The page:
I get children will always grow up too fast for parents, but it is scary how even that isn’t fast enough for media outlets.

What makes it worse is so many of them say their ‘purpose‘ is to inspire brilliance in their readership.

Girls Life specifically say their role is ‘dedicated to informing, inspiring and entertaining girls around the globe—and that includes everything from starting your business (we LOVE spotlighting smart, successful teens) to putting up with periods to styling a personal look you’ll love’.

Which is why I look at the Graphic Designer who screwed with their cover and say ‘well done’ … because I now realise what they did was not act like a judgmental parent, but simply show Girls Life how their cover should look if they are serious about what they claim they represent.



If You Thought My Love Of Queen Was Waning …

I love Queen.

Or more specifically, I love early Queen.

I can just about stretch to 1984 – after that, I accept their choices and output became rather questionable.

OK, so I have thoroughly enjoyed seeing them with Adam Lambert leading the stage, but from a musical point of view, it’s fair to say their best days are definitely numbered, but then at 70+ years of age, who can blame them.

That said, Brian May is still someone very special to me.

He basically made me pick up the guitar.

He gave me the desire to learn, the hunger to keep practicing and the confidence to play in bands and gigs all around the World.

Since those early days, I have done a lot of playing.

And bought a lot of guitars.

Classics. Custom made. Cheap as chips.

And while the closest I ever got to his handmade Red Special was a pretty dodgy Gordon Smith back in 1984, I’ve always thought about getting a custom made one of his.

I never did it for a few reasons.

I always thought it was a bit sad to have a guitar so synonymous with someone so famous and – frankly, with the amount of guitars I own – I couldn’t justify it.

But a couple of weeks ago, I accepted owning one is not going to make me any sadder than I already am so while my chops are a fraction of what they were when it was my life and my job, I took the plunge and last week, all my Brian May fantasies came true once and for all.

It might not make me play like him.

It might not even make me sound like him.

But it makes me feel insanely happy and has me playing guitar more than I have in years.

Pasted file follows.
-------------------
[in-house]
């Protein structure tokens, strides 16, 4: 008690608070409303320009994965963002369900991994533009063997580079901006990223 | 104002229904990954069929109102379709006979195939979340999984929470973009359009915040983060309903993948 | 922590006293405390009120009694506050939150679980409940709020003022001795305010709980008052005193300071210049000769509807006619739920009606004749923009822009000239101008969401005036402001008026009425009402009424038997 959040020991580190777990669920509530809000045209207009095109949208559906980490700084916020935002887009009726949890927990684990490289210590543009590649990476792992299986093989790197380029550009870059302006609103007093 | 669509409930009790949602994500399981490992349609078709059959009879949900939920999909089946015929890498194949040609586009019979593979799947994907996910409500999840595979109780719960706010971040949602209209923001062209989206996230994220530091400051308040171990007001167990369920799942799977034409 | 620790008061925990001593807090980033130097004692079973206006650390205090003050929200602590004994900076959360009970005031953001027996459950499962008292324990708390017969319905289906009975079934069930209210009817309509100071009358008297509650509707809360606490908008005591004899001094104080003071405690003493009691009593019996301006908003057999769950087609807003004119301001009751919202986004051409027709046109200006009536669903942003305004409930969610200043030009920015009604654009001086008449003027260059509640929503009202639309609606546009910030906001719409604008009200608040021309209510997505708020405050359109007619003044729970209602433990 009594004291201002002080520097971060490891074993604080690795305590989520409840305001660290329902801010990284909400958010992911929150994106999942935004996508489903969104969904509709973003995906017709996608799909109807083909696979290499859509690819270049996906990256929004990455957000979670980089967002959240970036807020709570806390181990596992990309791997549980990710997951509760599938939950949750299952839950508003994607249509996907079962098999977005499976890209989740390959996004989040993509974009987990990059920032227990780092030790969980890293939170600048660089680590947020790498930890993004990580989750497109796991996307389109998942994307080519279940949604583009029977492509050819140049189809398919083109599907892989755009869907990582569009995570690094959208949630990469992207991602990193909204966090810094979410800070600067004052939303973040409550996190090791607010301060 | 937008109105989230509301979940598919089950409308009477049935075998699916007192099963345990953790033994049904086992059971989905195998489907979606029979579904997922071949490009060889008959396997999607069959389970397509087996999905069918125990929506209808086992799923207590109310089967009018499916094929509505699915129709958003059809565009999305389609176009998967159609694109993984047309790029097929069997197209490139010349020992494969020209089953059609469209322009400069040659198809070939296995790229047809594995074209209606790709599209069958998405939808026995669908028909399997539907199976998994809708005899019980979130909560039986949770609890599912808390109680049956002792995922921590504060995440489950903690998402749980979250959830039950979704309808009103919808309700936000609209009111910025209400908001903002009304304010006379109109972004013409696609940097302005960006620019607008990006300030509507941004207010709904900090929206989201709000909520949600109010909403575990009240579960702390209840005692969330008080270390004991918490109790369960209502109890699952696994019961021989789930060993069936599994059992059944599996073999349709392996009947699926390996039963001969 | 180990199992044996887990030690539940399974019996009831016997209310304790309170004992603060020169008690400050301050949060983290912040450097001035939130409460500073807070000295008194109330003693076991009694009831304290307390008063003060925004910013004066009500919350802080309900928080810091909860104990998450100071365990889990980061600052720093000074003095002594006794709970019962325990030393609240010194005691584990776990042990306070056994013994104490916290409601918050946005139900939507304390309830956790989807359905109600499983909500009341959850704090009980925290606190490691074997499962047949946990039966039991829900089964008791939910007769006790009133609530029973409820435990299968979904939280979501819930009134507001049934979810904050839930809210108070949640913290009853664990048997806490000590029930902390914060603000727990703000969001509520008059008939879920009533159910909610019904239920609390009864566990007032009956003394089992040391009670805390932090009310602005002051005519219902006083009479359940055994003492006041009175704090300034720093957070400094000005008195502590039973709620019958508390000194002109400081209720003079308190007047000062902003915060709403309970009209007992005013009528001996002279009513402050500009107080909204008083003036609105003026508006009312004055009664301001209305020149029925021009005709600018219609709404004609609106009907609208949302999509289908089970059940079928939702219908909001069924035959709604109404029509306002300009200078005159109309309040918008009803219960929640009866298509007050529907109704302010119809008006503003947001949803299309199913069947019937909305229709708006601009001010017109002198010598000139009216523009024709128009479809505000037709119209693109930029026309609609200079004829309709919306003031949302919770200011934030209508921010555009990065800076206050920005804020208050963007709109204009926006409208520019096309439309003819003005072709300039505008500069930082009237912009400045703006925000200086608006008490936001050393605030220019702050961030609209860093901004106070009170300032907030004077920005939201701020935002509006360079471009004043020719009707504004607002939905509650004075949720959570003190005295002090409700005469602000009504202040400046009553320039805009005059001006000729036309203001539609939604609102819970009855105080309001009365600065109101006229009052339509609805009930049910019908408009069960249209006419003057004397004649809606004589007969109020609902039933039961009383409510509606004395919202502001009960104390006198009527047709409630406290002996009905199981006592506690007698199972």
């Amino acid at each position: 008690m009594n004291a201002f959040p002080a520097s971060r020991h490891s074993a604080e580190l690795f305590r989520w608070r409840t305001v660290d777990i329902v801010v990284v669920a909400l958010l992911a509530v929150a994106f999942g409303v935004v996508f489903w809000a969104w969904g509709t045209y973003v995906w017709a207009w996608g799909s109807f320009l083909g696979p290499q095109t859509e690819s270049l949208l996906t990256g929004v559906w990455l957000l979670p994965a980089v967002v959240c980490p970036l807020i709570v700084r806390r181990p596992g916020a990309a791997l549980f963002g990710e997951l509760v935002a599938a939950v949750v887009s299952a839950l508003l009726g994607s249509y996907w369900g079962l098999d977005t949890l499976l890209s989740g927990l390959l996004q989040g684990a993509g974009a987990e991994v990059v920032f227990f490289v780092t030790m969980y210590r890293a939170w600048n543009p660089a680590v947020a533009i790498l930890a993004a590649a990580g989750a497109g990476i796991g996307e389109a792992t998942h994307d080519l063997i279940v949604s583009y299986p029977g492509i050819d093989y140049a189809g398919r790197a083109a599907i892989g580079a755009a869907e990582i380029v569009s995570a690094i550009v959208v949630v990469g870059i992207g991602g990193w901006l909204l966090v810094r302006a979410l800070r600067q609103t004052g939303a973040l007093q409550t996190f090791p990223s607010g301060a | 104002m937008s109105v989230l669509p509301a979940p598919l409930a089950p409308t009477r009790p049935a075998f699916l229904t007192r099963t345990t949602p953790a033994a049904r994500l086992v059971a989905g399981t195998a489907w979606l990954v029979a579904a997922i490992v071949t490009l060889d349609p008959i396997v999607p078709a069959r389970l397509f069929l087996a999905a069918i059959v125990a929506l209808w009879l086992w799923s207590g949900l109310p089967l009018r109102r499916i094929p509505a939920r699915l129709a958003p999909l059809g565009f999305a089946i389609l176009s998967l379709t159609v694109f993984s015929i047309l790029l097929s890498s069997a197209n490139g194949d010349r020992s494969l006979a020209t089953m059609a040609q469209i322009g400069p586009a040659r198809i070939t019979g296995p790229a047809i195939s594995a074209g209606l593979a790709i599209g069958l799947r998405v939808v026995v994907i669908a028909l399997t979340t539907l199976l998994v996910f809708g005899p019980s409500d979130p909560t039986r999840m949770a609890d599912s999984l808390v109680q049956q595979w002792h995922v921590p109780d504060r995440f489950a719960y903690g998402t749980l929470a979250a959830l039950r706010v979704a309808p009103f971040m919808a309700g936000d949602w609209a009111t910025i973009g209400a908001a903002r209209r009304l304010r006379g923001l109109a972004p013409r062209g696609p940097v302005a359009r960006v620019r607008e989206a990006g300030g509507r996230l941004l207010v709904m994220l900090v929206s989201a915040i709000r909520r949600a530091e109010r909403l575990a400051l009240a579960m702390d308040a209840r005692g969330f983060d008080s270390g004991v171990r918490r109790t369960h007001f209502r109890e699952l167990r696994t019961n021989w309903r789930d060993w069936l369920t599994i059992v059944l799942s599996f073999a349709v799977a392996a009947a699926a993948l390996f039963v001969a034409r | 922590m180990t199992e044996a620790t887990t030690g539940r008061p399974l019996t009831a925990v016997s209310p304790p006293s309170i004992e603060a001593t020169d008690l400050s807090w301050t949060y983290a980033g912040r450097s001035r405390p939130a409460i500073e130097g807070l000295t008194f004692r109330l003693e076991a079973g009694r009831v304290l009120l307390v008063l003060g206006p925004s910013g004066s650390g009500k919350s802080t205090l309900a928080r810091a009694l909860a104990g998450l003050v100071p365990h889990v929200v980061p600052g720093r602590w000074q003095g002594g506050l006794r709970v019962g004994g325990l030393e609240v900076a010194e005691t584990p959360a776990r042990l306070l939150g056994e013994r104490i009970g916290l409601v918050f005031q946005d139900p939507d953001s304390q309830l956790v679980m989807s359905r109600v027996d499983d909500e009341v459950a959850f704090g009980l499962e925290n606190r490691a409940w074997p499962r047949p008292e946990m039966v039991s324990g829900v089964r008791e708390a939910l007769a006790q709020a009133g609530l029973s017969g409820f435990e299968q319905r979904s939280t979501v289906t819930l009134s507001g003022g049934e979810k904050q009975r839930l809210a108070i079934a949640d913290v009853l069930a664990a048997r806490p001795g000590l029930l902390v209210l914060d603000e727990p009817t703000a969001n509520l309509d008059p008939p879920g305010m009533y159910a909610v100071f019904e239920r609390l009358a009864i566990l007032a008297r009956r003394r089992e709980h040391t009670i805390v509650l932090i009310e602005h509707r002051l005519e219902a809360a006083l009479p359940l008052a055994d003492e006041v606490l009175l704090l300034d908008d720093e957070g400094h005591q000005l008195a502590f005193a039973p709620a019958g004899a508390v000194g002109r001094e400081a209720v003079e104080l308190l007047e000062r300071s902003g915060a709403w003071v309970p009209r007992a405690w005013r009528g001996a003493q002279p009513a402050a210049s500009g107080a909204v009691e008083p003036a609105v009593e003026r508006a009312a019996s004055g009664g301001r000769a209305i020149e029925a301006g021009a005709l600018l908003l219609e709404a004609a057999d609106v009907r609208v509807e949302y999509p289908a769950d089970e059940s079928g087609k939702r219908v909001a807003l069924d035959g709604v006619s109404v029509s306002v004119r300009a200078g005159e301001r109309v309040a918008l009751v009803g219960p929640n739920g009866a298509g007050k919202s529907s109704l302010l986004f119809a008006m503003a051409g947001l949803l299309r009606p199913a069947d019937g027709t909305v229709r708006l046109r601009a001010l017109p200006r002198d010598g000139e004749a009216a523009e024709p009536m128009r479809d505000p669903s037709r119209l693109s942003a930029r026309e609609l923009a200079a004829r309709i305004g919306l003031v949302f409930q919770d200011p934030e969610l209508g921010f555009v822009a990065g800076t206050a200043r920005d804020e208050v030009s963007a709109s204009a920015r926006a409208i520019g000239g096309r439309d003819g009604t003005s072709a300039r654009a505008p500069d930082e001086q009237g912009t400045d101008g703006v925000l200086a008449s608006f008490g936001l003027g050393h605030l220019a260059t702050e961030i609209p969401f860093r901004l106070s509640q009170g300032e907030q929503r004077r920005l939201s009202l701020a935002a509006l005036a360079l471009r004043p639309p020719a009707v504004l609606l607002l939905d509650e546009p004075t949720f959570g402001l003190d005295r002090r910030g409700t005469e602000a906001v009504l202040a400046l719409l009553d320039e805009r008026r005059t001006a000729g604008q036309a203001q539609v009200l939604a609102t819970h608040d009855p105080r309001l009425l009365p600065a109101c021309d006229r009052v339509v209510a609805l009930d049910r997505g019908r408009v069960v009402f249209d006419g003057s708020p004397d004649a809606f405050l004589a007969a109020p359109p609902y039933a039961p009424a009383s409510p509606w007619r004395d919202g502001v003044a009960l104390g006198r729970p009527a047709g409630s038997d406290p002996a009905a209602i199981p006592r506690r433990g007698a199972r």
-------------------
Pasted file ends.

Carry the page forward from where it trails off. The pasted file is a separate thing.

Now all I need is a poodle perm. Oh, and some hair.

Thank you Mr May. Again.



What’s In A Name …

So I saw this beverage fridge a week or so ago …

I can’t help but wonder if the ‘effi’ of efficold is meant to mean ‘efficient cold’ or ‘effin’ cold’.

Or maybe it’s the most genius name ever …

Letting cafe owners who have the fridge on their premises think it’s for efficiency so they don’t worry about the increase in their electric bill while letting hot, thirsty Londoners believe they’re about to consume a beverage that is fucking cold and will quench their thirst once and for all.

If only all brand names were so multi-interpretive because quote frankly, that is a better naming strategy than anything I’ve seen from any of the brand consultancies …

Have a great weekend. I know I will, it’s a long weekend here.

See you Tuesday.



Careful. Your Data Is Showing …

The big conversation in marketing right now is around data.

So it should be, it’s insanely valuable and important.

But the irony is, while it can absolutely help us have deeper understanding about our audiences behaviour and habits – information that can lead to more powerful and valuable creativity – it’s alarming how many companies who claim to be experts in this field express themselves in ways that are the opposite of it.

Here are 2 ads I saw in Cannes …

Really?

You think that is going to convince people the data and technology you have is going to lead to better work?

You think that represents the language of your audience?

Sure, I know it’s Cannes and so there is a certain sort of person who is attending there at that moment – but they’re still bloody human.

Quite frankly, this is more an ad for celebrating ‘the old way’ rather than the new.

As Martin and I said in our presentation – if companies think creativity can be reduced to an engineering problem, then they don’t understand how society actually works.

Sure … you want consistency if you’re doing surgery.

Or making rockets.

Or producing food.

But society as a whole, is a mish-mash of complications and hypocrisy.

A group where their passions extend to far more than what they transact with … but how it integrates with their life.

Their fashion. Their music. Their games. Their language and imagery. Their context.